Editor's Note: Cathy Toland and her daughter, Emily, were interviewed outside of their home using social distancing measures this week.
MILTON — Cathy Toland and her daughter, Emily, believed vigilant mask-wearing and other safety measures would keep them safe from contracting COVID-19 but they were wrong.
"We're not eating out, we're not gathering in large groups. Emily isn't partaking in social outings with friends," said Toland, a sixth-grade science teacher at Milton School District. "Because we were being careful I didn't expect to get it."
They did, however, let their guard down a bit at Thanksgiving when Emily, a 17-year-old senior at Meadowbrook Christian School, was surprised by a visit from her boyfriend, Zac Young, who is serving in the Navy in Jacksonville, Fla.
The last time she'd seen him was just before the pandemic broke in the U.S. in March.
"He got tested prior to coming here. I wasn't worried," said Emily, who has no problem wearing a mask at school all day and doesn't need the occasional "mask breaks" that are offered. When she plays basketball she even wears a mask over a protective face shield she has due to a mouth injury she suffered a few years ago.
So, when the Tolands were invited for Thanksgiving dinner at Young's parent's home in New Columbia, they didn't think twice.
Gary and Veronica Young have been in the pair's "COVID-19 bubble" since both work at Meadowbrook Christian School and have attended Emily's school-related sports events this season, Toland said.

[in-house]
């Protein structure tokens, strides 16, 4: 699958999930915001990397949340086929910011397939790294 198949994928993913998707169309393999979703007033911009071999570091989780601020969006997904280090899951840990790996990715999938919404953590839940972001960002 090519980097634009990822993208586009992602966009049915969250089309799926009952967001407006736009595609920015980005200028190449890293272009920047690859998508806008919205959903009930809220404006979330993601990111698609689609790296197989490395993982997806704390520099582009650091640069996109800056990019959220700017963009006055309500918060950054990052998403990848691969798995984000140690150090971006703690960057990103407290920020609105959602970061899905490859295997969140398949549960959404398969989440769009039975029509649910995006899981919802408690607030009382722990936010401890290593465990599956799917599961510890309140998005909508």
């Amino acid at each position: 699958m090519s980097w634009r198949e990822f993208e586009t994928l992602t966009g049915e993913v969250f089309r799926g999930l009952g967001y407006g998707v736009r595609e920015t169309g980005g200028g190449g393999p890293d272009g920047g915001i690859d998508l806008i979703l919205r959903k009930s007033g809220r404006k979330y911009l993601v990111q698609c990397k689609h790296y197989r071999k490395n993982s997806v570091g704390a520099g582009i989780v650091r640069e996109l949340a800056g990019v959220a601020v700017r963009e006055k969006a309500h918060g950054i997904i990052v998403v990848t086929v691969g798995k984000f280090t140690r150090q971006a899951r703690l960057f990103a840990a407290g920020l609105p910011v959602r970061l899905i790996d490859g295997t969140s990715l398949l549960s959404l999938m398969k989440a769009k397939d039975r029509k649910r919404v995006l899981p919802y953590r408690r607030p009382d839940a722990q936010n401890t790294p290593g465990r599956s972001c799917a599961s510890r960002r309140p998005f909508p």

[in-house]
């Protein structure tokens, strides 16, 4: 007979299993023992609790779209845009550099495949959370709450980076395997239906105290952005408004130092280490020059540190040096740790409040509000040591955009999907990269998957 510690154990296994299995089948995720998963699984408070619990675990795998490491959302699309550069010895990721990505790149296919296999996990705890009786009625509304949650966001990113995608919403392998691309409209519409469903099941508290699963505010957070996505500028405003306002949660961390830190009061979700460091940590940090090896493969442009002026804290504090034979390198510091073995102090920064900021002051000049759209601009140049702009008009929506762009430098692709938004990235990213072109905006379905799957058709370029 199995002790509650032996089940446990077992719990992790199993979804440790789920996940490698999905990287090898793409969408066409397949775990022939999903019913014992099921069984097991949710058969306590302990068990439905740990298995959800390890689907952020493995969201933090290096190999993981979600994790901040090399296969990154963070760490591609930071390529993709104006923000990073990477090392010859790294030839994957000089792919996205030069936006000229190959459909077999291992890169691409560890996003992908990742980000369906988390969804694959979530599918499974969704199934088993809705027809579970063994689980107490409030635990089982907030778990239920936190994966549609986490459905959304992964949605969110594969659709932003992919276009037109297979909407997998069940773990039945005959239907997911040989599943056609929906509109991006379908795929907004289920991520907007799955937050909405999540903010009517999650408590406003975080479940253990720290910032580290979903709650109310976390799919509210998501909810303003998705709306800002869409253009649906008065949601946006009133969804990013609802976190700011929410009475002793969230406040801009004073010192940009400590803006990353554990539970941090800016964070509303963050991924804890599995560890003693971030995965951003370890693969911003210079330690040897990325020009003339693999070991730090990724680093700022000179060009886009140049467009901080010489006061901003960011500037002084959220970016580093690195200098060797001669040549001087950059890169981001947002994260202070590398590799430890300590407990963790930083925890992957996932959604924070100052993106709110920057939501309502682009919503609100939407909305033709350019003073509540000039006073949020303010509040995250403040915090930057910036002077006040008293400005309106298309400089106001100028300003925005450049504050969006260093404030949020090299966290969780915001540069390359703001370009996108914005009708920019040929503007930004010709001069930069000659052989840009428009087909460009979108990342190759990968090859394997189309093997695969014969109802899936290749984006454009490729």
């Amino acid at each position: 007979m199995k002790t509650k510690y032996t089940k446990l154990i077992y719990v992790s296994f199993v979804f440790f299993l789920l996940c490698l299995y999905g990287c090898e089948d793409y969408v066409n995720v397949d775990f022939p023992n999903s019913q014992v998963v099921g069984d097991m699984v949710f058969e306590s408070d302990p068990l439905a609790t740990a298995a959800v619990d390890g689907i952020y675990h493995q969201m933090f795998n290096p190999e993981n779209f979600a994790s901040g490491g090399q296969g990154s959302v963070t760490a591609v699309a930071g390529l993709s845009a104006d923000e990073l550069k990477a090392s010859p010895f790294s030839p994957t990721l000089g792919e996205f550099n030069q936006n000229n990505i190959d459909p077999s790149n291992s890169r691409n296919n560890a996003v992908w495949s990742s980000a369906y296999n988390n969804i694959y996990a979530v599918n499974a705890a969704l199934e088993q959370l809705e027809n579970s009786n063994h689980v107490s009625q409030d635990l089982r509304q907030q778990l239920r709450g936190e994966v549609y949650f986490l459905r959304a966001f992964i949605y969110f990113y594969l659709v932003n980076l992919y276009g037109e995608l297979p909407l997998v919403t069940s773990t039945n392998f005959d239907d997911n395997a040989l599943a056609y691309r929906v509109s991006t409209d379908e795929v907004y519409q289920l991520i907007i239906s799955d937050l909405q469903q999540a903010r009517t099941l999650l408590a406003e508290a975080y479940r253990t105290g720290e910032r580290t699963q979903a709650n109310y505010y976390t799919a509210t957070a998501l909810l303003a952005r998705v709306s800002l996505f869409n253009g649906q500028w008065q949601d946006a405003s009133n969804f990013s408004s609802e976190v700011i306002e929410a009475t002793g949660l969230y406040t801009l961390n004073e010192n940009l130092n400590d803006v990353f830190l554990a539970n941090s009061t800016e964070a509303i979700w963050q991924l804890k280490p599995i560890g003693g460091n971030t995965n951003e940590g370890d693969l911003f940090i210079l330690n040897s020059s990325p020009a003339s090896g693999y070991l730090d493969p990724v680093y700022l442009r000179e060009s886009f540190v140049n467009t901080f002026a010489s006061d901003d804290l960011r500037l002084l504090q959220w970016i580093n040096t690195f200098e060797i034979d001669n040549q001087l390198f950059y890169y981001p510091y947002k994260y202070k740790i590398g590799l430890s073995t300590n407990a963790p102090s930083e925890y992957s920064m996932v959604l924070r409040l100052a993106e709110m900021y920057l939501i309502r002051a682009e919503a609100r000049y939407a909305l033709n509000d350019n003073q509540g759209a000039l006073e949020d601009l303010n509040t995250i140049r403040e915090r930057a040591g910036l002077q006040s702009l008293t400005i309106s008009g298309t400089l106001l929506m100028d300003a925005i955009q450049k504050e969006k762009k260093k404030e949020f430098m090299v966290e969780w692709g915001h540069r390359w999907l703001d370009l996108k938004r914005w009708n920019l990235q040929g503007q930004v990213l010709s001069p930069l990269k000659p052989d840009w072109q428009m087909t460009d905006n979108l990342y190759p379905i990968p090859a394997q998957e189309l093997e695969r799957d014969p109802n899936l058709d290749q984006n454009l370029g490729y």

Ten people were at the dinner, including Gary Young's parents, and the Monday after Thanksgiving he complained about not being able to smell. A COVID-19 test came back positive.
Toland was due back in the classroom on Tuesday so she informed a supervisor that she had been with someone four days before they tested positive for the virus.
"I didn't have any symptoms so I went to work," she said.
A couple of days later, on Thursday, Dec. 3, Toland was at work when she received a text from Veronica Young that she also had tested positive for COVID-19.
"I left school as soon as I heard that. I contacted my supervisor and went and got Emily," she said. "I said, 'Let's go get tested,' even though I didn't think we had it."
Toland and her daughter did have COVID-19 and have been in quarantine since learning their diagnosis.
Both said their symptoms have been mild and they had simply thought they were suffering from seasonal allergies.
"None of the symptoms we had are on the chart as being a sign of COVID," said Toland, who is well aware other people are suffering greatly from the virus. "I know people who say they felt like they were dying."
Emily said she had a cough for a few days but simply chalked it off to allergies.
"It's the normal stuff for me with allergies. It's nothing out of the ordinary," she said.
COVID-19 has affected her mother slightly differently.
"My head feels really full and when I breathe through my nose there's a pain like when you inhale water," said Toland, who has also lost her sense of taste and smell. "That's the most annoying symptom."
She's still not certain that she and her daughter contracted the virus at the Young's home since no one else at the dinner has tested positive.
"I'm not sure who passed it on," Toland said.
She's optimistic that her sense of smell and taste will return, but the science teacher decided to do her own experiment by taking a large bite out of raw onion.
"It burned the back of my throat," she said.